$500,000 company to build an iro
furnace, and Rodgors, Ark., a $40
000 ico faotory. Theso ontorprisci
scattered all ovor tho Soutb, sho
how widespread is the aotivity tin
is soon from Maryland to Toxa
Without any fictitious spcoulatic
or wild booming tho South is s toad i
pressing forward,building now town
new railroads, new factories and fu
naces, and ovorywhoro shows o\
donco of aotivity and prosperity.
Proposed Tunnel Betweou Ireland
and Scotland.
A publio mooting, convonod by I
mayor of Bolfast, lias boon hold
consider a scheme for constructing
tunnel botwoen Ireland and Sc<
land. Mr. Barton, civil ongiuo<
submitted his Bohome, which is
construct a tumid from tho htnoti
of tho Belfast and Northern Count
Railway, four miles inland fr<
Whitehaven, on tho Antrim oon
to tho contor of Wioreton Hill,
Wigtonshiro, also about four mi
inland, tho whole length to be abc
Si miles. The Boheme has tho st
port of Sir Douglas Fox, engjm
of tho Severn Tunnel, Sir Bongan
Baker, tho Forth Bridgo engine
and Sir John Hawkshaw, of Lond<
Ho estimated tho total coat at .?8,0C
000, and tho tunnel could bo co
ploted in ton or twelve yours. 1
mooting passed resolutions rccogr
ing tho importance of tho sohei
nrging tho government to rom
financial assistance, and appoint?
committee to consider and rep
upon tho whole question.
--K?'i?lVLISIIK}) Ai.'.
Old Picken? in 1840,
-MOVE!) TO -
Walhalla in 1868 ,
Destroyed foy Fire Jun?
21st, !887e
Ro-Esiafoiished August i
188?.
-^=g5C"-_^i^,. , ;,. ??i-ijiiaag
Some ot the Candidates Appearing
Tho Legislature of this State at'
its next annual meeting; will liavo a
number of important publio positions
to fill, and candidates for those places 3
will evidently: b? plentiful. Senator
Hampton haa not, up to 'tb*
m ado known his intention in rogaij
to standing for rc-oleo t ion as
States Senator, and no other cam
dato for that, high honor'has.'
boon authoritatively nunounocd.
appears, however, that thoro i
oandidato in tho field against S
tor Hampton. A Netos roporter
yostorday given tho information from
a trustworthy sourco that Ellison S.
Koitt, of Newberry county, is
bona fido oandidato for tho
States Senate Mr. Koitt is a pro|
neut and extensivo farmor of
borry county, and has represo
that county in the Leg i ni at
this Stato. During tho reoo
puigu he was au ardent euppo:
Capt. Tillman and wrote a mun
of articles in tho News and GOUT,
on State and national ?BSUCS, whv
attraoted attontion. His narao ,bJ
novor bofovo boen mentioned in cou
nootion with tho 8nbatorships ''?.^g^
is a sub-Treasury man.
T. C. Gower, of Greenville^
)e a candidato for Railroad Cominis?
sionor before tho Legislature. Ho is
a warm friend of Governor-elect,
Tillman, and is well-known to many
of tho mombors of tho noxt Legisla
ture. Mr. Gow?r was enthusiastic
in his support of Capt. Tillman's
candidacy for Gubernatorial honors,
and was a dologato to tho Septomber
Convention from Oreunville county.
A, H. Jonkins, of Greonvillo, is
also a candidato for Railroad Com
missioner. Ho has novor taken any
active part in politioal disputes
within tho party, but bases his claims
on business qualifications and sound
?omoeratio record.
Anothor Greenville man will bo a
andidato for Clerk of tho J louse of
Representativos. Ho is Goin J,
Walter Gray, who was also promi
nent in tho councils of Capt. T
man's friends. Ho would probably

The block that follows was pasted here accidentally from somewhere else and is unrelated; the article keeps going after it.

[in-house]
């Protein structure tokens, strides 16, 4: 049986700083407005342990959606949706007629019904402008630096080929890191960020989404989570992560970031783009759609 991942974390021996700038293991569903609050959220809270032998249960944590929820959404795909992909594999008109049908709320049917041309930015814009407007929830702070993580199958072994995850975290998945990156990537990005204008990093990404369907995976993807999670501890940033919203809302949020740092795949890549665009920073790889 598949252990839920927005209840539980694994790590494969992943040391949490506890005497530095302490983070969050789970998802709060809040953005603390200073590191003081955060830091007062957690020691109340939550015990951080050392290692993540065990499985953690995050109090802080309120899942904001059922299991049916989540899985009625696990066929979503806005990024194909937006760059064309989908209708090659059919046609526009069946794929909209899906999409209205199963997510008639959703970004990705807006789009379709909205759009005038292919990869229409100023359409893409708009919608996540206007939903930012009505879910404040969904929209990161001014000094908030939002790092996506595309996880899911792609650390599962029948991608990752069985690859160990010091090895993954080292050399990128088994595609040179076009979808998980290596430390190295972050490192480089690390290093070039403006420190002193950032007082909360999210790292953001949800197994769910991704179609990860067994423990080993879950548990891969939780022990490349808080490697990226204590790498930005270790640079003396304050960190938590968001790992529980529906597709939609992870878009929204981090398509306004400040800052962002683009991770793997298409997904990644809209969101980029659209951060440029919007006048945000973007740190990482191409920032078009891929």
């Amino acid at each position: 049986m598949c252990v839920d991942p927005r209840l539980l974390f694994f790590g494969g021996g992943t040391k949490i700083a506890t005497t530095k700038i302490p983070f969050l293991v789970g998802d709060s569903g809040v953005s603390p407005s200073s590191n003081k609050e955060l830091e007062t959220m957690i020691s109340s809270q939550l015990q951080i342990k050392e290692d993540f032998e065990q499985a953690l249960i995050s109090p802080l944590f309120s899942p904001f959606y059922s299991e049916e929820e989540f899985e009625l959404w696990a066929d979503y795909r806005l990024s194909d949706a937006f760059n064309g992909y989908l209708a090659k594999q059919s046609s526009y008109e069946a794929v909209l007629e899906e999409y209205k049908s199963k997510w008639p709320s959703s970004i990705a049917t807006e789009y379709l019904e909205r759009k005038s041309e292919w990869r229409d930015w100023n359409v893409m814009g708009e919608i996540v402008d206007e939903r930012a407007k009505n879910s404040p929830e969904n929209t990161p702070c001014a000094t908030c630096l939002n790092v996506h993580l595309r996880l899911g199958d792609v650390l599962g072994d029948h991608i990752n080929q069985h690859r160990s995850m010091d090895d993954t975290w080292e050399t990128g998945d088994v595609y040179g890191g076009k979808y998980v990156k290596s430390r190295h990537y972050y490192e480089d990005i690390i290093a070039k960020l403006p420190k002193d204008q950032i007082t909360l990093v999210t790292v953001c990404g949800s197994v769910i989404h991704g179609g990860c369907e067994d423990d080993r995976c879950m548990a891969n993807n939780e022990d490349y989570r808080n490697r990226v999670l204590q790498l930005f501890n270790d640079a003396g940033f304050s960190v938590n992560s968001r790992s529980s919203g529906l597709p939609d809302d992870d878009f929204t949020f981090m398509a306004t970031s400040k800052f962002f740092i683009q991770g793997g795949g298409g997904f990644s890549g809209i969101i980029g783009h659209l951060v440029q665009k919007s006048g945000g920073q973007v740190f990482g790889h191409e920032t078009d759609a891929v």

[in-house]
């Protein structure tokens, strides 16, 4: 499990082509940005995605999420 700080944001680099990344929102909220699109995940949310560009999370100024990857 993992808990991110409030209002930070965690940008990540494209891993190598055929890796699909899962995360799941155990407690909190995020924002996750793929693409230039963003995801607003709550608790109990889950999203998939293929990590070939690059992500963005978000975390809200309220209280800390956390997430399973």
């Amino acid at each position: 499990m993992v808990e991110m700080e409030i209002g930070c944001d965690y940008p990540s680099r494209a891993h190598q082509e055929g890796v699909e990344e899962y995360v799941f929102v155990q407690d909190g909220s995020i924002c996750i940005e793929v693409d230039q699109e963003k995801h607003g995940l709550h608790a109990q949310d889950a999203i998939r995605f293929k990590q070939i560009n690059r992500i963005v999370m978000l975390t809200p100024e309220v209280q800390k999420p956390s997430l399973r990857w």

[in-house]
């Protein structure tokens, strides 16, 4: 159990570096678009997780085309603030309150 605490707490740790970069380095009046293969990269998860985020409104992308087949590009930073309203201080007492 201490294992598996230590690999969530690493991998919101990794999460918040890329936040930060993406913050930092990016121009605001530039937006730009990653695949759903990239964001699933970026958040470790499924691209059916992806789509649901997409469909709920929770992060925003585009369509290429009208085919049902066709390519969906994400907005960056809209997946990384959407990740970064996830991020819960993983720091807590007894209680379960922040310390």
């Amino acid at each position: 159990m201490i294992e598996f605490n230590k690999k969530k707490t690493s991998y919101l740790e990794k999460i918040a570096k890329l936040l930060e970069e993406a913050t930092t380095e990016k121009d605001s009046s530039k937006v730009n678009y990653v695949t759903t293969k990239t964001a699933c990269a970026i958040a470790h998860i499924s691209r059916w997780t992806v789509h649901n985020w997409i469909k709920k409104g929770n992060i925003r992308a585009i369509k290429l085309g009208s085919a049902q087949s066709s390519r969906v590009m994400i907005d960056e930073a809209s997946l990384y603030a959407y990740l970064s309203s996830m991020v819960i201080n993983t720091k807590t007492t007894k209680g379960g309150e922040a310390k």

have boon nominatod for Stato Trea
surer at tho Soptombor Convention,
but for tho nomination of W. D.
Mayflold, of this oity, for Stato
Superintendent of Education. Gen.
Gray is now hard at work to secure
tho position, and has sent circulars
to met?ibors-olcot of tho Legislature
announcing his candidacy and asking
thoir support and influence.- Oreen
ville News, Sunday.
I
Destruction of American Forests?
At a recont mooting in Merlin of
tho Geographical Society, Chief For
est Mastor Kessler called attontion
to tito extravagant waste ot ti?nbcv*
in tho United States, Among othor
interesting dotails Mr. Kessler ?poko
of tho tremendous destruction of
forests in tho United States during
recent decades of yoars. Quoting
from tho tenth census, he stated t'iat
in 1880 the 26,708 saw. mills then in ?
oporation convorted $120,000,000
worth of raw timber stock into va
rious kinds of lumber, and ho as
sorted that at tho samo rate thoro
would bo no good sized timber loft in
forty yoar.8. Ho Bpoko of thc enor
mous wasto of wood through forest
fires, which aie tho result, for the
most part, of carelessness or a desire
to clear land for cultivation, and de
clared that tho planting Of now for
esta, which has of Jato yoars received
some attontion in tho Enstorn States,
cannot begin to offsot the wasto of
forests. He said that thoro is
every reason to fear that Amorica
will soon bo a country Impoverished
for trco property. Mr. Kenslor mado
tho striking comparison that, wbile
tho United States bad but ll per
cent of its aroa coycrcd by forests,
tho ompire of Gormany has 26 per .
cont of its ontiro area so oovorcd.
Mr. Kcsslor said that tho reckless
destruction of forest treo.i in Amerioa
andqtho indifference manifested by
Amoricans in the restoration of for
ests is a raonooo, not alono to^tho
wealth of the nation, but throat^
serious dotorioration both to olimalk
conditions and thc fertility of tho
soil.
"It is not intellectual work that
injures tho brain," says tho landon
IfospiUdt "but emotional oxcitomont.
Most men can stand tho sevcrost
thought and study of whioh their
brains aro capablo, and bo none tho
worso for it, for norther thought nor
study tntoiforcM with tho recupera
tivo in?luonoo of sloop. It is ambi
tion, anxiety* and disappointment,
tho hopes and fears, tho loves and
bates of OH? |?Vei?? tb>.t v.'car out our
nervous system and endanger tho
halanco of tko brain."